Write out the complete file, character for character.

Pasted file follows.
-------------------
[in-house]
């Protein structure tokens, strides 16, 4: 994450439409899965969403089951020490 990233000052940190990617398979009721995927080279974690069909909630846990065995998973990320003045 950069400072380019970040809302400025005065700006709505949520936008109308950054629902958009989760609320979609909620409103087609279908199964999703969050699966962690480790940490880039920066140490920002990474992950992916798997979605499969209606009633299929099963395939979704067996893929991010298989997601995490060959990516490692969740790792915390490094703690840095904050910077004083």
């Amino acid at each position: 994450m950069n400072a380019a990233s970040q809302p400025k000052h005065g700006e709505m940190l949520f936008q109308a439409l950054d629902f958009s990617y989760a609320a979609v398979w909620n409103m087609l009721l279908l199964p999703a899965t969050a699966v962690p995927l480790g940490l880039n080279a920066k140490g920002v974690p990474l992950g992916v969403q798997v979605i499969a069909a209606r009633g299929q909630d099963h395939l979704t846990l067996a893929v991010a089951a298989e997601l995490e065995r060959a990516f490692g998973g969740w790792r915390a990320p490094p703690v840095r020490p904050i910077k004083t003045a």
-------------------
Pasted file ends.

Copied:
[in-house]
């Protein structure tokens, strides 16, 4: 994450439409899965969403089951020490 990233000052940190990617398979009721995927080279974690069909909630846990065995998973990320003045 950069400072380019970040809302400025005065700006709505949520936008109308950054629902958009989760609320979609909620409103087609279908199964999703969050699966962690480790940490880039920066140490920002990474992950992916798997979605499969209606009633299929099963395939979704067996893929991010298989997601995490060959990516490692969740790792915390490094703690840095904050910077004083």
């Amino acid at each position: 994450m950069n400072a380019a990233s970040q809302p400025k000052h005065g700006e709505m940190l949520f936008q109308a439409l950054d629902f958009s990617y989760a609320a979609v398979w909620n409103m087609l009721l279908l199964p999703a899965t969050a699966v962690p995927l480790g940490l880039n080279a920066k140490g920002v974690p990474l992950g992916v969403q798997v979605i499969a069909a209606r009633g299929q909630d099963h395939l979704t846990l067996a893929v991010a089951a298989e997601l995490e065995r060959a990516f490692g998973g969740w790792r915390a990320p490094p703690v840095r020490p904050i910077k004083t003045a």